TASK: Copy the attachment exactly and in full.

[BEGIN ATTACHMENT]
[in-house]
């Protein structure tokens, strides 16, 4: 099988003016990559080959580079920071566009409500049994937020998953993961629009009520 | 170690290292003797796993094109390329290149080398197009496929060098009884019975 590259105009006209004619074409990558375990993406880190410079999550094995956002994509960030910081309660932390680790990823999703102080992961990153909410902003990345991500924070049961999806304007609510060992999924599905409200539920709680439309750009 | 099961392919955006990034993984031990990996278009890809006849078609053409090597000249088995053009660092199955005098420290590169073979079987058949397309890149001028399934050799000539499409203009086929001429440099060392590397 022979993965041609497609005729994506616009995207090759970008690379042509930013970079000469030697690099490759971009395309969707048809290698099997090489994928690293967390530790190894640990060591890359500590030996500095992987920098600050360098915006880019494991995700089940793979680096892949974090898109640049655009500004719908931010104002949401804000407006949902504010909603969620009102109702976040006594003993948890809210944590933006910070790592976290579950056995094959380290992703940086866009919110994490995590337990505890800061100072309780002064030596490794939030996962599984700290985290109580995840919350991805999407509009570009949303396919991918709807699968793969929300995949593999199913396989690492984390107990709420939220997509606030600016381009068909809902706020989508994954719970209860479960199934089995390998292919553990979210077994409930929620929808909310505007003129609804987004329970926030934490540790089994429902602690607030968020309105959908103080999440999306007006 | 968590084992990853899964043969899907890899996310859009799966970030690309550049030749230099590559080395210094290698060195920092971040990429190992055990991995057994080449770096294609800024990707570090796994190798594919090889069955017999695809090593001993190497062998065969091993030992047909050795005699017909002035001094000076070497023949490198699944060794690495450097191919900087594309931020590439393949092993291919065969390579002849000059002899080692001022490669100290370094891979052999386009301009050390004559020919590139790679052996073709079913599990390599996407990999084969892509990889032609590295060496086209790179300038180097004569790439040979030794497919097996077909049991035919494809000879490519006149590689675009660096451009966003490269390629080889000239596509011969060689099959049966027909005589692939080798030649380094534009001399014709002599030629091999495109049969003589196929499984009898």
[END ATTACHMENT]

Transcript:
[in-house]
């Protein structure tokens, strides 16, 4: 099988003016990559080959580079920071566009409500049994937020998953993961629009009520 | 170690290292003797796993094109390329290149080398197009496929060098009884019975 590259105009006209004619074409990558375990993406880190410079999550094995956002994509960030910081309660932390680790990823999703102080992961990153909410902003990345991500924070049961999806304007609510060992999924599905409200539920709680439309750009 | 099961392919955006990034993984031990990996278009890809006849078609053409090597000249088995053009660092199955005098420290590169073979079987058949397309890149001028399934050799000539499409203009086929001429440099060392590397 022979993965041609497609005729994506616009995207090759970008690379042509930013970079000469030697690099490759971009395309969707048809290698099997090489994928690293967390530790190894640990060591890359500590030996500095992987920098600050360098915006880019494991995700089940793979680096892949974090898109640049655009500004719908931010104002949401804000407006949902504010909603969620009102109702976040006594003993948890809210944590933006910070790592976290579950056995094959380290992703940086866009919110994490995590337990505890800061100072309780002064030596490794939030996962599984700290985290109580995840919350991805999407509009570009949303396919991918709807699968793969929300995949593999199913396989690492984390107990709420939220997509606030600016381009068909809902706020989508994954719970209860479960199934089995390998292919553990979210077994409930929620929808909310505007003129609804987004329970926030934490540790089994429902602690607030968020309105959908103080999440999306007006 | 968590084992990853899964043969899907890899996310859009799966970030690309550049030749230099590559080395210094290698060195920092971040990429190992055990991995057994080449770096294609800024990707570090796994190798594919090889069955017999695809090593001993190497062998065969091993030992047909050795005699017909002035001094000076070497023949490198699944060794690495450097191919900087594309931020590439393949092993291919065969390579002849000059002899080692001022490669100290370094891979052999386009301009050390004559020919590139790679052996073709079913599990390599996407990999084969892509990889032609590295060496086209790179300038180097004569790439040979030794497919097996077909049991035919494809000879490519006149590689675009660096451009966003490269390629080889000239596509011969060689099959049966027909005589692939080798030649380094534009001399014709002599030629091999495109049969003589196929499984009898």